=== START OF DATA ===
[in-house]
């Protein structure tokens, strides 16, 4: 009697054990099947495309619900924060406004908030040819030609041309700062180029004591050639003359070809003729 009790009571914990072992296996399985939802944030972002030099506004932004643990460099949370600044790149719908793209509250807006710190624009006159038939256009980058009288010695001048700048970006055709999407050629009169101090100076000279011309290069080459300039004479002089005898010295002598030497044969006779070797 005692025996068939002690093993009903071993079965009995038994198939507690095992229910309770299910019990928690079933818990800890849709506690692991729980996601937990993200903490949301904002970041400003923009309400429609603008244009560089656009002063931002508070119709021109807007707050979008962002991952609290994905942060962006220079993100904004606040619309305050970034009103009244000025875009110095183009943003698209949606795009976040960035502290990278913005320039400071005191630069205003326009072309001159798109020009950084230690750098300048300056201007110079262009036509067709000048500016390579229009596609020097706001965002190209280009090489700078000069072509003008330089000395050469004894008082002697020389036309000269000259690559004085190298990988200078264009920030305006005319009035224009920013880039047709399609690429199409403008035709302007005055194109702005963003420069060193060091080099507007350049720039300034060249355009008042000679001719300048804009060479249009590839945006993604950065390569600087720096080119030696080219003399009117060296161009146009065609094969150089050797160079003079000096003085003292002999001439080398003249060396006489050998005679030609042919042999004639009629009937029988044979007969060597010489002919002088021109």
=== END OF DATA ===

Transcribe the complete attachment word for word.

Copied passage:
[in-house]
């Protein structure tokens, strides 16, 4: 009697054990099947495309619900924060406004908030040819030609041309700062180029004591050639003359070809003729 009790009571914990072992296996399985939802944030972002030099506004932004643990460099949370600044790149719908793209509250807006710190624009006159038939256009980058009288010695001048700048970006055709999407050629009169101090100076000279011309290069080459300039004479002089005898010295002598030497044969006779070797 005692025996068939002690093993009903071993079965009995038994198939507690095992229910309770299910019990928690079933818990800890849709506690692991729980996601937990993200903490949301904002970041400003923009309400429609603008244009560089656009002063931002508070119709021109807007707050979008962002991952609290994905942060962006220079993100904004606040619309305050970034009103009244000025875009110095183009943003698209949606795009976040960035502290990278913005320039400071005191630069205003326009072309001159798109020009950084230690750098300048300056201007110079262009036509067709000048500016390579229009596609020097706001965002190209280009090489700078000069072509003008330089000395050469004894008082002697020389036309000269000259690559004085190298990988200078264009920030305006005319009035224009920013880039047709399609690429199409403008035709302007005055194109702005963003420069060193060091080099507007350049720039300034060249355009008042000679001719300048804009060479249009590839945006993604950065390569600087720096080119030696080219003399009117060296161009146009065609094969150089050797160079003079000096003085003292002999001439080398003249060396006489050998005679030609042919042999004639009629009937029988044979007969060597010489002919002088021109």